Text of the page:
(OPSI 2010) All students must be treated equally regardless of their individual needs or abilities, and as teachers, there must be an understanding and appreciation of students indvidual differences, each learner will have there own unique abilities. In 2001 the Special Educational Needs and Disability Act was created ensuring that any and all educational establishments made reasonable adjustments in order to facilitate learning for anyone with a physical, mental or learning disability; these can
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Review what your role, responsibilities and boundaries as a teacher would be in terms of the teaching/training cycle.
(Rodgers, 1983) A teacher is expected to have many different roles; one of the most important is as the motivator. Without proper student motivation the best teacher in the world could also be the most ineffectual. It is very important to ascertain what motivates our students in order to get the best out of them and also to create an atmosphere that is conducive to learning. If a model student suddenly changes and starts to struggle, there must be a reason?
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Principle and Practice of Assessment. In order for us to develop as teachers through the CTTLS course we were required to carry out research into assessment, in particular the principles of assessment, peer and self-assessment,
On analysis, it was discovered that significant and often substantial learning gains were made, in particular where formative assessments were concerned; it was noted that at CGSE level, there was often an increase in overall performance of between 1 to 2 grades. With frequent formative assessment it was also noted that lower attaining students and students with learning disabilities benefited the greatest improvements. (Black & Williams, 1998) Hattie (1999) did similar research of his own on the subject, studying a range of pupils in the USA, it was noted that upon analysis similar results were recorded.
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(DCSF, 2009) In order to give the broadest access to all, as well as Level 1 and Level 2 qualifications, Functional Skills will also be available as Foundation, Higher and Advanced Diplomas, or in the place of the Key Skills qualifications. They will also be embedded within the apprenticeship frameworks. Apart from being highly important for adult further education, they are central to the Government's 14-19 education reform. (QCDA 2009) Within my chosen subject of Music Technology, a good understanding of the Functional Skills is essential.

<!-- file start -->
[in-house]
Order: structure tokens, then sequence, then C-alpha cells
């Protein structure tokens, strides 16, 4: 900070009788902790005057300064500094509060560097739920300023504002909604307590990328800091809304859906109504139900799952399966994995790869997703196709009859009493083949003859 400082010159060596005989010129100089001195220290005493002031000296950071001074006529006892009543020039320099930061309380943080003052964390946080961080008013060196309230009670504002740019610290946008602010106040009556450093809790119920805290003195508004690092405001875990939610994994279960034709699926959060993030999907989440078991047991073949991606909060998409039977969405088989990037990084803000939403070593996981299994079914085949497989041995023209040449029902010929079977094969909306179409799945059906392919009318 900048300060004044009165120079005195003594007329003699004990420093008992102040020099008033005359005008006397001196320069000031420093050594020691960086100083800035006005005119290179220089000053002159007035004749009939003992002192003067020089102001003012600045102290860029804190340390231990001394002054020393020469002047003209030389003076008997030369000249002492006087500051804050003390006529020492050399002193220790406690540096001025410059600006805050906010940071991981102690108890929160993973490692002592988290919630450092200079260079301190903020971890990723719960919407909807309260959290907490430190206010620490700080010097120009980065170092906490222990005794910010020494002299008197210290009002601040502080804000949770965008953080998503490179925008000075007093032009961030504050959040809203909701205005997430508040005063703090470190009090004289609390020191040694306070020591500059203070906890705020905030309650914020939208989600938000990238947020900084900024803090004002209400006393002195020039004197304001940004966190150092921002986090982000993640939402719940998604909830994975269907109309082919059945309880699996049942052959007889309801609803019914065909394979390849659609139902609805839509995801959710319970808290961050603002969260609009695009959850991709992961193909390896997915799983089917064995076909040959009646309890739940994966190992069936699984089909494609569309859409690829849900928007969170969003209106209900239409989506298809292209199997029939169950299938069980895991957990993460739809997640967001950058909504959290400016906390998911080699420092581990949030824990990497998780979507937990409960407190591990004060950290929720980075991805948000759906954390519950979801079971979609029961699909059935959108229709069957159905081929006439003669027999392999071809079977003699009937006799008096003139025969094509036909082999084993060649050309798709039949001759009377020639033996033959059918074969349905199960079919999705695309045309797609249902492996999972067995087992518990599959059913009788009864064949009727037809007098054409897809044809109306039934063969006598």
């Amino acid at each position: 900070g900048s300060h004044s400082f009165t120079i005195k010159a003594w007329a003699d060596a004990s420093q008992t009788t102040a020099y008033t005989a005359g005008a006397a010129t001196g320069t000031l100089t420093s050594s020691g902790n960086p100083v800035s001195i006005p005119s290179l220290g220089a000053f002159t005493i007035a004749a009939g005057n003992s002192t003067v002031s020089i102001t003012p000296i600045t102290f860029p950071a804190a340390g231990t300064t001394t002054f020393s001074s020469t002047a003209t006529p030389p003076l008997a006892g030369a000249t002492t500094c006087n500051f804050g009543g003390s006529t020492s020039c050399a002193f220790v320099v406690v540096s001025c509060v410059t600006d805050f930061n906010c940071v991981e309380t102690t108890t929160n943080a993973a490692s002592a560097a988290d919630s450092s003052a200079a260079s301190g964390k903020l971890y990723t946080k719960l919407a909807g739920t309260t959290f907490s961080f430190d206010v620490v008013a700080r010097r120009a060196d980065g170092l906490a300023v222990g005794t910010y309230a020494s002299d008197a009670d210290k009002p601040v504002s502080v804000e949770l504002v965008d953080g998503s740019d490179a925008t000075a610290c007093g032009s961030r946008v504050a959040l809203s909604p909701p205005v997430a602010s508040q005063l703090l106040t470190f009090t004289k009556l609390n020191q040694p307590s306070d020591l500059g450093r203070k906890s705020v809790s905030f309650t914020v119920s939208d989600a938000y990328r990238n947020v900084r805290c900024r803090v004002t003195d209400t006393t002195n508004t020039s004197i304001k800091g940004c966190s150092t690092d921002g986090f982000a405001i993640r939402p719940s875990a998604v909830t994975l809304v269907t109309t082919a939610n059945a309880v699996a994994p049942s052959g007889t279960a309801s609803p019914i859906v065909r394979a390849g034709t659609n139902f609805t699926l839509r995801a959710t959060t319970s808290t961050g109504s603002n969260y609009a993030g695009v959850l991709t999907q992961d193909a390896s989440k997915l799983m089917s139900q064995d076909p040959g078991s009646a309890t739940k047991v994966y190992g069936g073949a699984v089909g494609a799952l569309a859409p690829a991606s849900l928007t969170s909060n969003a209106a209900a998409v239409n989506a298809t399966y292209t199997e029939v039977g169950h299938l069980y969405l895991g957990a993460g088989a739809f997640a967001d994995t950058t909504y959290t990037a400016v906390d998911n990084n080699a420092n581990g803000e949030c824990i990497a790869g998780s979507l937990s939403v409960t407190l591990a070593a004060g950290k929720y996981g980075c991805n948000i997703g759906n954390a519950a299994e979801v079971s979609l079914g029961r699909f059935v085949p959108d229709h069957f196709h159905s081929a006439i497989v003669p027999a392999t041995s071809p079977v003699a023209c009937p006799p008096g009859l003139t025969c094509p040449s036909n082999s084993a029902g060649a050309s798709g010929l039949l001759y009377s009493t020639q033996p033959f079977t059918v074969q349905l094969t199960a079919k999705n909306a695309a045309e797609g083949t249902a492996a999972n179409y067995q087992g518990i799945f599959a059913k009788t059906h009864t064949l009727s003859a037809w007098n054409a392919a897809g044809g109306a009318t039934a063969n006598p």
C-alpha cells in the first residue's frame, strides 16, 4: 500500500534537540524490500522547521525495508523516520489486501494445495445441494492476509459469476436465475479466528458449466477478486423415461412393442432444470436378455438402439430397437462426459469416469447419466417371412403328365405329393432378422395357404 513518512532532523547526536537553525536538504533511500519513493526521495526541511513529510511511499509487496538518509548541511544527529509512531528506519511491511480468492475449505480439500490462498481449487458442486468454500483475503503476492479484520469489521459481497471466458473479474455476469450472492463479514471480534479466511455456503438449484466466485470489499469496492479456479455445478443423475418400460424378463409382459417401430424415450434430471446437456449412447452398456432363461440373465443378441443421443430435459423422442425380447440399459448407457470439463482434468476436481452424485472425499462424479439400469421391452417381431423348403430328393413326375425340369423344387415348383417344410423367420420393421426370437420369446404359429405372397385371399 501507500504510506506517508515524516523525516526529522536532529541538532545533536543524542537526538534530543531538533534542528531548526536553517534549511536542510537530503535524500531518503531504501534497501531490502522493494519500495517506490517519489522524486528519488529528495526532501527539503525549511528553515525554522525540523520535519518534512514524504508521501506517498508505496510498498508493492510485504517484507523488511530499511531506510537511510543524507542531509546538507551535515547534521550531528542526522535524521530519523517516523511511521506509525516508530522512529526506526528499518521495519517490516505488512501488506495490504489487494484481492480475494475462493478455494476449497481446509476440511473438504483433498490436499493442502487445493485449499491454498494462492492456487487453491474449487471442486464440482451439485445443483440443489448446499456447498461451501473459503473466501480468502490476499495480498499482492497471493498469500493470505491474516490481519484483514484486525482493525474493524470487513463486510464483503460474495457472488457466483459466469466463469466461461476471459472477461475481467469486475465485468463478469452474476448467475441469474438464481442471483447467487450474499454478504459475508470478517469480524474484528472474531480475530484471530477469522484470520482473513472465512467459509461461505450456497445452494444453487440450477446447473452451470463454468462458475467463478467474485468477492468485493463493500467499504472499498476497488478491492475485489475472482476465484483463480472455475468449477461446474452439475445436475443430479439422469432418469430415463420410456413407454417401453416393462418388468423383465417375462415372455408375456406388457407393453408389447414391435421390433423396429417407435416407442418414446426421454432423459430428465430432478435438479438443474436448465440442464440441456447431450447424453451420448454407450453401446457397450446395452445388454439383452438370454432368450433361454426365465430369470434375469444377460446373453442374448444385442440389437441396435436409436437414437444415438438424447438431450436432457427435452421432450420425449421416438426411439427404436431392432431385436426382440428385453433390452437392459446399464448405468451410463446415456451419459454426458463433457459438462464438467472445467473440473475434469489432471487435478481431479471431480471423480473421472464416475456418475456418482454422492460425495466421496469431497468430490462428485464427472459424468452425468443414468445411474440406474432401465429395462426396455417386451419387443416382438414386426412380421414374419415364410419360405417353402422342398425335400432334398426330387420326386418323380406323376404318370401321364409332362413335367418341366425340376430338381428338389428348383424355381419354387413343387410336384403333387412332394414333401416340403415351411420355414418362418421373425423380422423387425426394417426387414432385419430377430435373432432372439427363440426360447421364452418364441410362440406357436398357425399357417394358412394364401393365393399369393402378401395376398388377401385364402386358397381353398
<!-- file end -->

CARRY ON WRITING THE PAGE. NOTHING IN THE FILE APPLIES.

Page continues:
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Review a range of different assessment methods available and explain the ones you would use for your subject area. Evaluate the use of assessment methods in different contexts, including reference to initial assessment. Justify the types of assess
Geoff Petty (1998) believes assessment can inspire and motivate students, thus providing them and us with feedback that is seen as essential in prompting corrective help. When using Formative assessment, the importance is not the score the student achieves, but what the student has learnt, thus allowing the teacher to determine what to teach next whilst working towards a final summative assessment. When setting assessments, we have to take differentiation into account and set different types of assessments so as not to disadvantage a section of the class.
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This portfolio will help to illustrate and address how the current influences of play affect the planning and provision of learning opportunities, an explanation of how observations can respond to meet childrens needs, an explanation of the key issues
"Life must be lived as play". Plato, Greek philosopher, 427-347 BCE http://www.museumofplay.org/about_play/quotes.html E2 - Provide information about current influences on play Early Years Foundation Stage The Early Years Foundation Stage sets standards to enable early years providers (caring for children from birth to five) to reflect the rich and personalised experience that many parents give their children at home. All providers have an important role to play in children's early years experiences - including out of school childcare providers The EYFS is statutory for every provider who cares for children aged five years and under; this includes out of school providers who cater for young children.
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In those cases, a high school may offer certification in secretarial or construction skills when a student follows a specific curriculum. In colleges, specific courses make up the individual's curriculum, allowing one to obtain a degree or certification in a certain field. In this way, the curriculum is individualized to the person's desire for a certain type of expertise. Not following the prescribed curriculum may mean not obtaining a degree.